Association of whole blood copper, magnesium and zinc levels with metabolic syndrome components in 6–12-year-old rural Chinese children: 2010–2012 China National Nutrition and Health Survey [post]

Huidi Zhang, Qingqing Man, Pengkun Song, Siran Li, Xiaobing Liu, Lijuan Wang, Yuqian Li, Lichen Yang
2020 unpublished
Background: Copper (Cu), magnesium (Mg) and zinc (Zn) are essential elements that participate in a series of oxidative stress and inflammation pathways related to metabolic reactions. Many studies have analyzed the relationship between Cu, Mg and Zn and metabolic syndrome (MetS) in adolescents and adults, but there have been few studies of children. We aimed to investigate the association of whole blood Cu, Mg and Zn with MetS components in 6–12-year-old rural Chinese children. Methods: A total
more » ... n. Methods: A total of 911 children (51.2% male, 48.7% female) aged 6–12 years were enrolled from the 2010–2012 China National Nutrition and Health Survey. Basic characteristics, metals and MetS component parameters were collected. Multivariate logistic regression analysis was performed to examine the independent relationship between metals and the incidence of MetS components.Results: Copper was positively associated with elevated waist circumference when analyzed alone (OR=2.00, 1.18–3.28). Combined with Zn, this association approached zero. For elevated triglyceride levels, the combination of low Cu and high Zn showed the opposite association with triglyceride relative to Cu alone (OR=2.21, 1.18–4.13 versus OR=0.33, 0.16–0.65, respectively), but was similar to the analysis of Zn alone (OR=2.12, 1.10–4.10). There was no association between whole blood Mg and waist circumference. However, the presence of both high Cu and high Mg levels significantly increased the risk of waist circumference exceeding the standard value (OR=2.03, 1.26–3.27). In addition, separate analysis of the distribution of Mg and Zn found no association with the risk of reduced high density lipoprotein-cholesterol (HDL-C); but high Zn combined with low Mg negatively associated with the risk of reduced HDL-C levels (OR=0.47, 0.28–0.77). Conclusions: Both the single and combined effects of Cu, Mg and Zn were associated with components of MetS. These results indicate the importance of combined analysis of multiple elements, and also provide new avenues for the early screening of MetS. The current results need to be further investigated in future work and other populations.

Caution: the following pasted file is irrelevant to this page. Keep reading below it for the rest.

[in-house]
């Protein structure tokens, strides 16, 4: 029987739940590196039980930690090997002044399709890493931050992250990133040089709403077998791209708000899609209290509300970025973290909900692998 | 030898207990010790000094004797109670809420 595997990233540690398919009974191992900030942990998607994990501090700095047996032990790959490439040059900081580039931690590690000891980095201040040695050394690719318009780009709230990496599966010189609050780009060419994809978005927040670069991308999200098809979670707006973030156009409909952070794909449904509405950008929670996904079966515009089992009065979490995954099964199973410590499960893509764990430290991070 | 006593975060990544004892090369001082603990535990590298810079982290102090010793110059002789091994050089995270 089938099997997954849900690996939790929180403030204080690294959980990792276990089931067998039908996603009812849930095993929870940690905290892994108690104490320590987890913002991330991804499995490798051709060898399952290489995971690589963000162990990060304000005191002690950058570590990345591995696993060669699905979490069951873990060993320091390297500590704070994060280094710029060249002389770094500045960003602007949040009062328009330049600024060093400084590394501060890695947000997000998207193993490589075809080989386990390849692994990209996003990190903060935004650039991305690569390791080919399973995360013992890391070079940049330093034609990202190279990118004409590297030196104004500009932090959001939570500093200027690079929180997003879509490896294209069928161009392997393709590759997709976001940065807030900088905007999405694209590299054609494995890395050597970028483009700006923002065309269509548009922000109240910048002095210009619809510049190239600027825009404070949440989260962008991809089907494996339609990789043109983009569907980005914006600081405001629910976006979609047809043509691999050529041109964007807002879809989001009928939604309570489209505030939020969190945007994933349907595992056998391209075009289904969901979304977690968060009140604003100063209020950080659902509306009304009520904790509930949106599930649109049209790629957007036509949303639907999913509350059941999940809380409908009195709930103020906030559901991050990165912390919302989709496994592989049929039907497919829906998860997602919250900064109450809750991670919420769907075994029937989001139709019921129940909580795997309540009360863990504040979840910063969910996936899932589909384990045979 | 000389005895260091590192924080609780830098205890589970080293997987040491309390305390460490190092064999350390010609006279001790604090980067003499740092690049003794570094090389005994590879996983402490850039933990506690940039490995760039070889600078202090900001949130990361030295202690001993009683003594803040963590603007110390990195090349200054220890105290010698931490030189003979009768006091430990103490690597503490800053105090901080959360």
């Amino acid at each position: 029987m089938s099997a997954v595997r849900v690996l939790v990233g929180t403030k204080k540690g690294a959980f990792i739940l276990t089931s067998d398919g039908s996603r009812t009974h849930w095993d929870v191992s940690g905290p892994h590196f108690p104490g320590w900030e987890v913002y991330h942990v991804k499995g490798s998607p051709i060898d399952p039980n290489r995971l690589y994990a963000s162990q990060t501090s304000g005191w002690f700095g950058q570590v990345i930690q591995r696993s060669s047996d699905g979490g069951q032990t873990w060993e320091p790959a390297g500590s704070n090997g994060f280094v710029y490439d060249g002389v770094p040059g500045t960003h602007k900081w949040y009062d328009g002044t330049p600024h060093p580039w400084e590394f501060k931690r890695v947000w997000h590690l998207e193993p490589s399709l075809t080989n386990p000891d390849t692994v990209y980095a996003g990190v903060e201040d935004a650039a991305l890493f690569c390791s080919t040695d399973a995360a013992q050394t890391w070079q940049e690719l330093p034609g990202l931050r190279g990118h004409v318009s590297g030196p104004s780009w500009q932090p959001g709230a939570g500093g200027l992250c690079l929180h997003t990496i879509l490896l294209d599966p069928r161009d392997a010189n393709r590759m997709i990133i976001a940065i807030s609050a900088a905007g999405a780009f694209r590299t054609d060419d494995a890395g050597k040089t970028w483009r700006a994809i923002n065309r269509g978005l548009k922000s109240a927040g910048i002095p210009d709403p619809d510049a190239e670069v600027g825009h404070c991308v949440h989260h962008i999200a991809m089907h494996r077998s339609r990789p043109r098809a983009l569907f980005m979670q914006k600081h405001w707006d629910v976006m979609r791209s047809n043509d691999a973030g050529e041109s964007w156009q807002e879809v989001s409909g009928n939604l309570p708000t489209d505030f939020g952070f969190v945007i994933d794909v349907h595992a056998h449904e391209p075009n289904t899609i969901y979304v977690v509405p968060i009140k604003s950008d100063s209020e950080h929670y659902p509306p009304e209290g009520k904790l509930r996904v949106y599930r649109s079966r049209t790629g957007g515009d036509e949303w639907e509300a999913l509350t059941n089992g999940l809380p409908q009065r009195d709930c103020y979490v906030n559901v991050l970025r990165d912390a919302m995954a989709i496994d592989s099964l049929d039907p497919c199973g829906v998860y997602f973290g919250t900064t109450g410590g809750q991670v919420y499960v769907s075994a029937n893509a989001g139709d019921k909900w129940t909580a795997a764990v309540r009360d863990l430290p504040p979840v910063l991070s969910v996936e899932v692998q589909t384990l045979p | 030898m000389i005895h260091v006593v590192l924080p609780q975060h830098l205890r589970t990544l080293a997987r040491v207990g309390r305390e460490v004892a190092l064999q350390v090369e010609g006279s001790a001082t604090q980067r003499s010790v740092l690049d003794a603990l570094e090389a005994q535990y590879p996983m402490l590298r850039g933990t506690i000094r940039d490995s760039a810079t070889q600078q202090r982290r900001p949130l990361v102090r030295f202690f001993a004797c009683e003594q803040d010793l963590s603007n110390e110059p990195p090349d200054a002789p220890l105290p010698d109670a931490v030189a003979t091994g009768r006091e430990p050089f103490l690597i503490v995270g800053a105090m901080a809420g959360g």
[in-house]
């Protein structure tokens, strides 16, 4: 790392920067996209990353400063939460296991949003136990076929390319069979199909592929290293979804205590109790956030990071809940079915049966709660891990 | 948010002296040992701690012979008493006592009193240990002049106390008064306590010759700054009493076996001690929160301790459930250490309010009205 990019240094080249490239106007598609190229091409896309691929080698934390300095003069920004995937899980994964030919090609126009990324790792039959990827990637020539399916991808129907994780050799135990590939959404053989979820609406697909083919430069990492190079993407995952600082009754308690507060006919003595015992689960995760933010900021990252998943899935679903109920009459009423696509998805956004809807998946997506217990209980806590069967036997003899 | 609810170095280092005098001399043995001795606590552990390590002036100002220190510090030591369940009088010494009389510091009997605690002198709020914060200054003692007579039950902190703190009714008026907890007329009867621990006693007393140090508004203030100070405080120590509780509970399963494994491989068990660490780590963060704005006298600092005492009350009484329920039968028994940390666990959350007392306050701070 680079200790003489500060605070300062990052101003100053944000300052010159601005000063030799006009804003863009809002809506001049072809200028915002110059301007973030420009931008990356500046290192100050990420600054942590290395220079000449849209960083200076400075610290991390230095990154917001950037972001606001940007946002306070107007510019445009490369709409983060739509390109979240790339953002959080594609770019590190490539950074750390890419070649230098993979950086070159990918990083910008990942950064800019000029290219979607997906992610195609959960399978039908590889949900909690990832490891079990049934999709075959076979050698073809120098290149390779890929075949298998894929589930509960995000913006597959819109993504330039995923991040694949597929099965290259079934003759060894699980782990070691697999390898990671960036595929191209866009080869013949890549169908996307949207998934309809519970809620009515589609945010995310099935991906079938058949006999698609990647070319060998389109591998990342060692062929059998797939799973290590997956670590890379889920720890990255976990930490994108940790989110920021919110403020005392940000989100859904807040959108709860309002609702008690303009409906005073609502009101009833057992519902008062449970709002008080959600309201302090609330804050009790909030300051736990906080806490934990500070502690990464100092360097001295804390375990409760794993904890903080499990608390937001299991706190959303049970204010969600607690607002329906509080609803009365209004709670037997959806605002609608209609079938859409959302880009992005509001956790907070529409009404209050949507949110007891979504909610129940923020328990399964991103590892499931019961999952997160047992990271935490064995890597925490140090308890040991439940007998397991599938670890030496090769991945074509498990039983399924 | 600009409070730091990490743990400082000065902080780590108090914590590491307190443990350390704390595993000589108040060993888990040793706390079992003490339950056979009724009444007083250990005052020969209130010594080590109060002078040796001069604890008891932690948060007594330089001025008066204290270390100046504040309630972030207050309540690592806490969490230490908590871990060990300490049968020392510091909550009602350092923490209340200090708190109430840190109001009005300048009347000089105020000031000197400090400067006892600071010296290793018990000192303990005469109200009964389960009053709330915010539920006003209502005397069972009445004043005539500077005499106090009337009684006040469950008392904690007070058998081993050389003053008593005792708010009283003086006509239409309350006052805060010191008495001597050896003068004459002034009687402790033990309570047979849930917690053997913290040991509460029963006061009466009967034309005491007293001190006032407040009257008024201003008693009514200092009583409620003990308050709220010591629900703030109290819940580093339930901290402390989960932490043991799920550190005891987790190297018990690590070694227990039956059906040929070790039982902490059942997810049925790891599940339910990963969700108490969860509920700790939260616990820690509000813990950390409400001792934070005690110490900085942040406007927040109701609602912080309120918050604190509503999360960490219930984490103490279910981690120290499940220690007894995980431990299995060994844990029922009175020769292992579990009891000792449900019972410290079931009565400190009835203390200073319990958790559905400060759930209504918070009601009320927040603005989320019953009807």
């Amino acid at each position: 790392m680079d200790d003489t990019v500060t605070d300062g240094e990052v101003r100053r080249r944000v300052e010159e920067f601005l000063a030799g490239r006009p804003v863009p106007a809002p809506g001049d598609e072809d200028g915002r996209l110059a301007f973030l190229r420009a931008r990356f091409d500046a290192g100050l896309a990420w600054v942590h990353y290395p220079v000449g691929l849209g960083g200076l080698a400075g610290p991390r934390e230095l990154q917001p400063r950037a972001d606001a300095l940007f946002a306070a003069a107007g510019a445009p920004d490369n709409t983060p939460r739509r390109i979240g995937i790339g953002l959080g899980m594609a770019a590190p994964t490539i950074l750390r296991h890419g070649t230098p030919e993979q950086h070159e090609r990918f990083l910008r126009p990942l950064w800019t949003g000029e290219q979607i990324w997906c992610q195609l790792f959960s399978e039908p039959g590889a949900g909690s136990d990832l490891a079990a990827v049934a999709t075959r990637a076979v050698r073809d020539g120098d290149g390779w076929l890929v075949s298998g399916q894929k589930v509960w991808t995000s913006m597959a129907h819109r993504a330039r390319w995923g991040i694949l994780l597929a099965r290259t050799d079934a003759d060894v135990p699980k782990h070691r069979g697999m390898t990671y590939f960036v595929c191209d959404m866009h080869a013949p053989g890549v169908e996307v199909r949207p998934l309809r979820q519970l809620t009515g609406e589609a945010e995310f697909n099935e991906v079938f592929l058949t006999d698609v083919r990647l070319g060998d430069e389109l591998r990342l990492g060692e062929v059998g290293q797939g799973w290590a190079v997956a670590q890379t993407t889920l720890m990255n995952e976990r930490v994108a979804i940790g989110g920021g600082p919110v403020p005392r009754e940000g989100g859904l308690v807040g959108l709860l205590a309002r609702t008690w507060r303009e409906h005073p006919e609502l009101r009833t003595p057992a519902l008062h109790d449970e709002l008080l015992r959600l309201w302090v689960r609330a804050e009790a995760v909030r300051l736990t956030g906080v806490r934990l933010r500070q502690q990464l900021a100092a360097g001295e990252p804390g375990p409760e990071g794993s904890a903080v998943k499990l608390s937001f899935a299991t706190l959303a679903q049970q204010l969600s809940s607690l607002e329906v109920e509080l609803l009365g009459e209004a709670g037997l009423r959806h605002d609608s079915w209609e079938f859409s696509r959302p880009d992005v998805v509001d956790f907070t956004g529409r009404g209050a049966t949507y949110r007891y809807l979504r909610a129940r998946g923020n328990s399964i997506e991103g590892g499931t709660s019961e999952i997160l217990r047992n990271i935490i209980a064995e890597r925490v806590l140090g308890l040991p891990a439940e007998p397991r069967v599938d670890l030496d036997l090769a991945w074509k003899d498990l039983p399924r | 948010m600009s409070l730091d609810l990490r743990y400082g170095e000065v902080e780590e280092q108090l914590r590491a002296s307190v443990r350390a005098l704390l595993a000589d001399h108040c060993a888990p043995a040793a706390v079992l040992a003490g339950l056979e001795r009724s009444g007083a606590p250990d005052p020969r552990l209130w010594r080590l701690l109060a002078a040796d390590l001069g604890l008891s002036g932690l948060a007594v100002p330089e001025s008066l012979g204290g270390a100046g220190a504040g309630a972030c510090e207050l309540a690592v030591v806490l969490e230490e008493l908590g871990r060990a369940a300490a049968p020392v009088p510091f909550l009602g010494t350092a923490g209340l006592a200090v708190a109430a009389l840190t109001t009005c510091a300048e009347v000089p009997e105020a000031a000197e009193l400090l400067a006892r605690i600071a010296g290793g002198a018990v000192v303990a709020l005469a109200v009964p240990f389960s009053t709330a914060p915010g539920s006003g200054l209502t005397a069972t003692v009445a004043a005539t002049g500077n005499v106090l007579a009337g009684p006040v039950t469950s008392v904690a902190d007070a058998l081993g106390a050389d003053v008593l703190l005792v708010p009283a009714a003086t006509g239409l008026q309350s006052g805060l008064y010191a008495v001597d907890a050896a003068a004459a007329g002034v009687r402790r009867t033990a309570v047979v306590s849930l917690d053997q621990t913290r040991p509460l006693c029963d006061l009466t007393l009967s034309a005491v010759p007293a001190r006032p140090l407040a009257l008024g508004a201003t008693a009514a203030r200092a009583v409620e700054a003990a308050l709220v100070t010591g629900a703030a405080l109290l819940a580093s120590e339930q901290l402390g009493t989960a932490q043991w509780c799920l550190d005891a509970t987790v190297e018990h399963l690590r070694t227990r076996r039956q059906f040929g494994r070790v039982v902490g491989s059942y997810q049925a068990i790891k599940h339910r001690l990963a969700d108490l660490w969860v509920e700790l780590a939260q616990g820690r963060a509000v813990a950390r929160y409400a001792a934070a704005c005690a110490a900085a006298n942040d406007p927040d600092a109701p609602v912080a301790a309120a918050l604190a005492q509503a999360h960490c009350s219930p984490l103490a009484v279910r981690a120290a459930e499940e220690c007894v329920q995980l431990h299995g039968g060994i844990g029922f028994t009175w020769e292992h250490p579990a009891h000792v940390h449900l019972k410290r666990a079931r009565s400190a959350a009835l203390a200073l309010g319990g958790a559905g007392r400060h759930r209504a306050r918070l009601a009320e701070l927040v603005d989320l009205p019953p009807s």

doi:10.21203/ fatcat:2jzjg3bwkbf27kvbimz4hoxzr4